Stew them in some oil to make a tomato sauce. Layer the sauce on zucchini sliced length-wise, top with some parmesan cheese and bake for a low carb “pizza.” Or make a caprese salad: slice them up, layer with fresh organic mozzarella cheese, drizzle with balsamic and olive oil, and top with fresh chopped garlic and basil.

Have you ever tried or grown tangerine tomatoes? Let me know!

To living well,

Jasmine LeMaster

View More Free Articles

EAR Test Protects Your BRAIN?

Hearing loss has a habit of sneaking up on folks. Typically, it happens so slowly that you don’t notice it until you’ve lost a SIGNIFICANT amount of hearing. According to the National Institutes of Health, about 8 percent of adults 55 to 64 have disabling hearing loss. That number jumps to 25 percent for people...

Read This

Missing "Lucky Penny" Mineral Harms Your Heart

Dear Living Well Daily Reader, Some nutrients get all the glory. There are the vitamin A-Listers like C, D, and E. And although minerals like calcium, potassium, and magnesium might be considered B-List stars, they ALSO get their fair share of attention. But one vital nutrient never gets to walk the red carpet. And that...

Read This

Risk of Stroke SURGES 50% Worldwide?!

It’s NOT good news. A recent report by the World Health Organization (WHO), confirmed that the chance of having a stroke has skyrocketed by a whopping 50 percent in the last twenty years. According to the WHO, that means your stroke risk is now about one in four. Next time you’re in a crowd, look...

Read This

Is Tofu GOOD for You? (The Truth REVEALED)

I often wonder why so many people are passionate about tofu. There’s something about it that triggers strong emotions. Some folks HATE it, while others LOVE it. But is it good for you? Well, it’s complicated. Tofu is a fermented soy product. It tastes bland alone. But it takes on the taste of whatever you...

Read This

Bizarre New Cell Phone Risk (Beware)

I sometimes joke with my (adult) kids. “Do you know,” I ask, “that the PHONE you carry around with you all the time can make phone calls?” They laugh and mumble, “Old,” under their breath. I swear the generations who grew up with a cell phone attached to their palm will do almost anything to...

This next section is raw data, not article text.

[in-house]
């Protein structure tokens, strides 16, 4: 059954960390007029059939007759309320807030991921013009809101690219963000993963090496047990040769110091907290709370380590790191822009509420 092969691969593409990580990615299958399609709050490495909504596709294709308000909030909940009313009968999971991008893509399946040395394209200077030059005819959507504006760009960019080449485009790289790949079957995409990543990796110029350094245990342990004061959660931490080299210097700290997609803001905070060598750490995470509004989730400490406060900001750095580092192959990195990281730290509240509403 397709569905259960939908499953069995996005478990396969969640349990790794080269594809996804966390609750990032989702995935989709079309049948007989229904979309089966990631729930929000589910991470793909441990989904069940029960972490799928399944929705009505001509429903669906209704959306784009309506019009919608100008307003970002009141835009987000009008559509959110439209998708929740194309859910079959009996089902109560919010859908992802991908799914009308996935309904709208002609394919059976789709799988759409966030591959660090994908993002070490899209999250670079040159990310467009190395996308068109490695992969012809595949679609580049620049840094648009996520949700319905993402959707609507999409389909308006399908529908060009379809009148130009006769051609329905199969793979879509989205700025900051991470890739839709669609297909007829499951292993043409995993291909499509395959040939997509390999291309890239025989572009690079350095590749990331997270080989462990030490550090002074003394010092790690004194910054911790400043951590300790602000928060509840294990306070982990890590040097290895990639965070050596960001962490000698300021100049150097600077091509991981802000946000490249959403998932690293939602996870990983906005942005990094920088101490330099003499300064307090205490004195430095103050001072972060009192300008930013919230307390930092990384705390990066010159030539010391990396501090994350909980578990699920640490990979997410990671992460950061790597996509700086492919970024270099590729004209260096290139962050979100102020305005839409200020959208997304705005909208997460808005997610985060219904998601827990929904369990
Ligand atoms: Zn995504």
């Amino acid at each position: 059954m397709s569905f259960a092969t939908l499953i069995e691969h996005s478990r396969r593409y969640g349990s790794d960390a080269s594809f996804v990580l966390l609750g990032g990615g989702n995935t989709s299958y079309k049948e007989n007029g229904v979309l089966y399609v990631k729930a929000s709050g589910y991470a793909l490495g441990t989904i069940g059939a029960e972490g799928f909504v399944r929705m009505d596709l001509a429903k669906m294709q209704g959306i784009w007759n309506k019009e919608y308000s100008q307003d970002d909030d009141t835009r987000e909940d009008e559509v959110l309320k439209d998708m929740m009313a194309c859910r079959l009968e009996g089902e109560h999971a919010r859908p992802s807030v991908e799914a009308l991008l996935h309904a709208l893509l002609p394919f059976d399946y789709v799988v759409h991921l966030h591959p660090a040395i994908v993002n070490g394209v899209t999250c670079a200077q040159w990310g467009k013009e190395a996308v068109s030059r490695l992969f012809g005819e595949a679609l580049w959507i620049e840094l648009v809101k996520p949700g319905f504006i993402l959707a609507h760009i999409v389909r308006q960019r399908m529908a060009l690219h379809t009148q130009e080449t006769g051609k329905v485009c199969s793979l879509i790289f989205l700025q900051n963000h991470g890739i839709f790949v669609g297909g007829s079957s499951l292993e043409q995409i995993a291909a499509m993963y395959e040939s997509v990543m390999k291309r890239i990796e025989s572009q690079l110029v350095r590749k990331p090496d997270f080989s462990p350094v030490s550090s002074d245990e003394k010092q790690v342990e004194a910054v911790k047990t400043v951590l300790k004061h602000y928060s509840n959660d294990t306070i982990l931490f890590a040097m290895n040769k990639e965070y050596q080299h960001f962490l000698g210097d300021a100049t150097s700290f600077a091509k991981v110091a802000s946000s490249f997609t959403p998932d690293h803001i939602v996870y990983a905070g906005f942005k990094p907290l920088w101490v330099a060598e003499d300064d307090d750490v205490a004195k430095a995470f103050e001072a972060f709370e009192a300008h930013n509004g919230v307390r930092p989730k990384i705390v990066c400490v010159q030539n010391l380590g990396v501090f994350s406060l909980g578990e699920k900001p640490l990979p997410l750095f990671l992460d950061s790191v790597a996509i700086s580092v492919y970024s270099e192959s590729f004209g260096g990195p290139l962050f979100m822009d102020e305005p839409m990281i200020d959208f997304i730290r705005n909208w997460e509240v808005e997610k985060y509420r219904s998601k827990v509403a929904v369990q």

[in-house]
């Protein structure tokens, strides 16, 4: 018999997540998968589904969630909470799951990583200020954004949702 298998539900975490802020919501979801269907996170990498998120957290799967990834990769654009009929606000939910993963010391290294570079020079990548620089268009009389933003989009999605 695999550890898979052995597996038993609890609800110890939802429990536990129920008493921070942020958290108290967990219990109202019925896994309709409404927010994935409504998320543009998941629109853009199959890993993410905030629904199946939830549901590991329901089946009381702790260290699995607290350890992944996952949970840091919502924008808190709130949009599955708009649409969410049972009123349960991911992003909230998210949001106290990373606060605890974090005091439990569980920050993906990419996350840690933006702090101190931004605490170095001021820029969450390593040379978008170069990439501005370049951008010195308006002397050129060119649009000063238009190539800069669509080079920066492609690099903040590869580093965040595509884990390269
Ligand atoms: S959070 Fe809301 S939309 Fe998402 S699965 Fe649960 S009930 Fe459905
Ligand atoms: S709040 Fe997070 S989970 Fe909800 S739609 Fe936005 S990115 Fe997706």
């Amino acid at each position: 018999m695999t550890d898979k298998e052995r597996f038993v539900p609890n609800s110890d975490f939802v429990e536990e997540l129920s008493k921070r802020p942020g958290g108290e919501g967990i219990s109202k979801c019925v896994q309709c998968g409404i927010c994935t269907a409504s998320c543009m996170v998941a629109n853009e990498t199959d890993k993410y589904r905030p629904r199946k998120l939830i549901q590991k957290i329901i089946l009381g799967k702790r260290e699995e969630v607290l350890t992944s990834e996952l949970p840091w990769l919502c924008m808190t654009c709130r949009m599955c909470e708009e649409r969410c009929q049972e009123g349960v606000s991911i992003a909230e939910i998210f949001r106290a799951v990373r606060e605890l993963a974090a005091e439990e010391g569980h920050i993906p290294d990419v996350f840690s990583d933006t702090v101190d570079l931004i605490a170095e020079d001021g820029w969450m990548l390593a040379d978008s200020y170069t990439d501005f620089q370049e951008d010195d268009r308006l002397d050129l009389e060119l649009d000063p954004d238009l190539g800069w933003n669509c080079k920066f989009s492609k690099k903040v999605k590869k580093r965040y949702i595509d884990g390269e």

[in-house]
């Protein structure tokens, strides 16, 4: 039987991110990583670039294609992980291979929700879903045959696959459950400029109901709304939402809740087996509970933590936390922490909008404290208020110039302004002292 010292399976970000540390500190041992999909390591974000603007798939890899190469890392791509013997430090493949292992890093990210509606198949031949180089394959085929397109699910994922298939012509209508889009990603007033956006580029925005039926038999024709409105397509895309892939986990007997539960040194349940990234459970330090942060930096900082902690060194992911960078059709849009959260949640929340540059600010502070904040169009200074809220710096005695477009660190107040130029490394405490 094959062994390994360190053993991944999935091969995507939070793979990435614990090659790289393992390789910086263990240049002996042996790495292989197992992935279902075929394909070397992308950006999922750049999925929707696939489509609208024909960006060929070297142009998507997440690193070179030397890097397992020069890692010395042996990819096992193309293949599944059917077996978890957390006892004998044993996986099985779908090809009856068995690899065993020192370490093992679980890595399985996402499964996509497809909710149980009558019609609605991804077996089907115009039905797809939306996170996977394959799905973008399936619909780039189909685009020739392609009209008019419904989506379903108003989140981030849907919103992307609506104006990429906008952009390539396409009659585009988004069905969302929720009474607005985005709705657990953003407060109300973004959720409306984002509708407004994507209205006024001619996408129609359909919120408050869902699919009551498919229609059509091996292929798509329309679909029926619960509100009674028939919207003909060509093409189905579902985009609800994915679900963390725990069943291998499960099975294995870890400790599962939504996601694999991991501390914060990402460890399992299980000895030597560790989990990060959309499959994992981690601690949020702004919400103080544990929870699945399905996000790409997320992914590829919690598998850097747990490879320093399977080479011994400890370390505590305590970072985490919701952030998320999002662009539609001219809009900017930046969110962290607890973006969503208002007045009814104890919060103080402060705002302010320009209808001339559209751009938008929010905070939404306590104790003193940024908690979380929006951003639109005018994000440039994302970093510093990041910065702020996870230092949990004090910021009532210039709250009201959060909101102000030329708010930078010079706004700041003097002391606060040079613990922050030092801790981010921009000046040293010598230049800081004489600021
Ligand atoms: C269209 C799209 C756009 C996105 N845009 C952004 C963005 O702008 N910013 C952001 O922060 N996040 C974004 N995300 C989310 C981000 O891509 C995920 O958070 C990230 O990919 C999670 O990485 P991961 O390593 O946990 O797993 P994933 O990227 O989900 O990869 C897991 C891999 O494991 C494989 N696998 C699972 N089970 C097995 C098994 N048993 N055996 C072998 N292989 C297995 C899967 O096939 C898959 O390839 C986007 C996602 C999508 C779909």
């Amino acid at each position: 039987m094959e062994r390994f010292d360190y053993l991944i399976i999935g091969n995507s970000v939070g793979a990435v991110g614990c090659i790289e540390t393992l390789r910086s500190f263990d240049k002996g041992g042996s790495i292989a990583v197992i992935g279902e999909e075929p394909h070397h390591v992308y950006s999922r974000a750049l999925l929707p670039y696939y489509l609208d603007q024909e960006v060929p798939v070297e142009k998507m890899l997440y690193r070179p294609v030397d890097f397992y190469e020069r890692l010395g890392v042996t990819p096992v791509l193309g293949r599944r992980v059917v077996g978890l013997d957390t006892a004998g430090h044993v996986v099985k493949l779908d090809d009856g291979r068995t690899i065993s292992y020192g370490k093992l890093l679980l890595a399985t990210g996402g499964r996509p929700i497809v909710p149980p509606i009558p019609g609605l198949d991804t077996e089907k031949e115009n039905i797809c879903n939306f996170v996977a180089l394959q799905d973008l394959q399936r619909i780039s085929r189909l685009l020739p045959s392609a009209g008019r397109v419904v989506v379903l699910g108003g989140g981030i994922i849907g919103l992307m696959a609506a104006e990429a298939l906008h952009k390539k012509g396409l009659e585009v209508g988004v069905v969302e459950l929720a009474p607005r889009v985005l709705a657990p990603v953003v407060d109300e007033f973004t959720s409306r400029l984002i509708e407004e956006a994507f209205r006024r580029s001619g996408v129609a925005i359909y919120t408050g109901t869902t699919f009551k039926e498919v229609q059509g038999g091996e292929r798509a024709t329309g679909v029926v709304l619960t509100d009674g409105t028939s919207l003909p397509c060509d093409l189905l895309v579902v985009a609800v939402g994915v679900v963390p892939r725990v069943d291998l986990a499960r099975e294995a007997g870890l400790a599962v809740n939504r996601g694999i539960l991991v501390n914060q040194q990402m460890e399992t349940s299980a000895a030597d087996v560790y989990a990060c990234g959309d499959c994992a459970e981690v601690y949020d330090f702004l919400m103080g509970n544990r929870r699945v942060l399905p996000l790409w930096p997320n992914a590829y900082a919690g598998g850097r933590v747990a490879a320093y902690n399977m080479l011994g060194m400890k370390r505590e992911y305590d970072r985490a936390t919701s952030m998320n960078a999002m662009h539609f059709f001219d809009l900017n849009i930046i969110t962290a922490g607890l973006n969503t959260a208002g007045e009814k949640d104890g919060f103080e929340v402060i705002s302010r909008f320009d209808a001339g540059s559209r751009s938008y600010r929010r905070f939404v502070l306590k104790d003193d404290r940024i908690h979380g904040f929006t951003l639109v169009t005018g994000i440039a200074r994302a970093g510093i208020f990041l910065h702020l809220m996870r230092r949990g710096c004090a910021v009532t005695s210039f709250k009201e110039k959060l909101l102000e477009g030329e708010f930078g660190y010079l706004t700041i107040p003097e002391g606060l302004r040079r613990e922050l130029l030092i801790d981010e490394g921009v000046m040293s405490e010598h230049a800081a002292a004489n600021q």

Read This


“Got any natural treatments for COPD?” – Mike, Ann Arbor, MI Dear Mike, Unfortunately, COPD, or chronic obstructive pulmonary disorder, is a common condition. In fact, it’s now the third leading cause of death in the United States. COPD causes the airways to constrict, making breathing difficult or uncomfortable. Persistent coughing, excess mucus production, wheezing,...

Read This

The COVID-Triggered Habit Harming Your Health

Boy, a LOT has changed in the last few years. COVID altered our lives in so many ways. I used to largely ignore hearing a cough or sneeze in public. But now they get my attention EVERY time. In fact, protecting myself from them has a side benefit. I’ve dodged many of the other sniffle-and-...

Read This

Fruit-Aisle Secret to Better Heart and Brain Health

Aging often gets a bad rap. But there are a bunch of advantages to getting older (and wiser). And honestly, it sure beats the heck out of the alternative. But we can all agree that getting older has one BIG drawback… Over the years, you start to collect illnesses. First, it could be your blood...

Read This

Knock Out Severe Knee Pain NATURALLY

Dear Living Well Daily Reader, You might know the old saying, “Walk a mile in his shoes.” Well, it’s a perfect fit when talking about knee pain. Except it might be more accurate to say, “Limp a mile.” Because all too often, when you tell someone you suffer from chronic knee pain, they blow you...

Read This

"Bright Idea" Battles Dementia WITHOUT Drugs

Mainstream medicine giving the thumbs up to a drug-free, non-invasive treatment for ANYTHING is like spotting a unicorn. But that’s precisely what’s happened with dementia. You probably already know how poor the options are for treating this disease. Heck, even the MOST enthusiastic supporter of drug therapies will admit the existing Alzheimer’s meds are a...

Read This